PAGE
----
on Supremacy

This Constitution, and the Laws of the United States which shall be made in Pursuance thereof; and all Treaties made, or which shall be made, under the Authority of the United States, shall be the supreme Law of the Land; and the Judges in every State shall be bound thereby, any Thing in the Constitution or Laws of any State to the Contrary notwithstanding.”. ~ Article 6, Clause 2, U.S. Constitution

Did you know that the Constitution is a document of government permissions, not a document of government exceptions? In other words, it provides a list of the powers and authorities that each branch of government is permitted to have; anything that falls outside of these lists are, according to the 10th amendment, is left to the states or to the people. Now I understand that some folks feel that federal laws are supreme and always trump state laws, however that is not entirely true. They only trump state laws if they were made in pursuit of the powers allowed to them under the Constitution. So if a branch of our government takes on powers not specifically listed as under their authority in the Constitution, any law that supports those powers should be considered void.

Unfortunately, our country has drifted far away from those original specific powers granted to each branch under the Constitution. All three branches have blurred the lines on what they are allowed to do. We no longer have one branch of government that makes the law – we now have three, as both the executive and judicial branches are now ignoring the plain words of the Constitution, and making up new law contrary to the intentions of the legislative branch. Take for instance our discussion last week regarding Cliven Bundy. Did you know that there are only two places that mention federal ownership of land or property in the Constitution? The first appears in Article 1 Section 8, when it mentions the creation of the national capitol and military installations, and is the only place in that document where the specific ceding, owning and maintenance of land were made to the federal government. The second appears in Article 4, Section 3, when it talks about Congress creating the rules and regulations regarding the disposition of government property (notice it says disposing of, not permanent owning). In both of these instances, the powers they outlined fall squarely under legislative authority alone. These were specifically listed as one of their powers in the Constitution, and therefore cannot be given to any other branch by either executive order, court ruling or even by an act of Congress itself. Although it is ignored all the time, technically the only way we are allowed to change what the Constitution says is by the amendment process.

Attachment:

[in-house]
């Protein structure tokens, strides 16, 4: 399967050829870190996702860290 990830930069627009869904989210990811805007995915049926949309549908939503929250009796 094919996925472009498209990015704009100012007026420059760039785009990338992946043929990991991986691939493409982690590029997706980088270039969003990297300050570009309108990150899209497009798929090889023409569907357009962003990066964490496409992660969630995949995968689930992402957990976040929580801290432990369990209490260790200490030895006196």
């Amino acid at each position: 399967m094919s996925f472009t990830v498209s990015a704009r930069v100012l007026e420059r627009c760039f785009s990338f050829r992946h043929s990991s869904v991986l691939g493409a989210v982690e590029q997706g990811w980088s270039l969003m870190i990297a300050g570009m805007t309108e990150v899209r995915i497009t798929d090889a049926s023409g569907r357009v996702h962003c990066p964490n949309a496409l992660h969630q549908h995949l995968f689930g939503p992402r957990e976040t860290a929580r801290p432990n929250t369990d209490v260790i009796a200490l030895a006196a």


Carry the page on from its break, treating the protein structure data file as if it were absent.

So in the case of the Bundy Ranch, if the federal courts were following the Constitution, they would never have ruled in favor of the federal government regarding the disposition of public land or his permitted grazing rights. They would have found that since the rules governing that land were made by the executive branch instead of the legislative, they run contrary to the Constitution and were therefore void. If void, then all new rules would fall under the authority of the state, unless Congress acts. Supremacy only applies if the law or regulation followed by the feds was done from the correct branch and under their allowable authority, which in this case it was not. So, if a law grants, supports or otherwise pursues powers not authorized for that particular entity within the Constitution, the law itself is unconstitutional, no matter what the President, Congress, or the courts may decide.

I know the idea of actually following the Constitution seems quaint, if not downright foolish, as we have allowed so many unconstitutional laws and regulations to go unchallenged for so long. Nevertheless, I take my oath of office quite seriously. I did not swear an oath to the federal government or to legal precedent; I swore an oath to the Constitution. We either believe in the authority of the Constitution or we do not. If we do not, then it becomes nothing more than just a piece of paper, and our oath made on shifting sand, being forever bound to the muddled interpretations of its words by a fickle and changing majority, instead of what the words themselves actually say. Isn’t that kind of crazy?

“How strangely the tools of a tyrant pervert the plain meaning of words!” ~ Samuel Adams (1722-1803)

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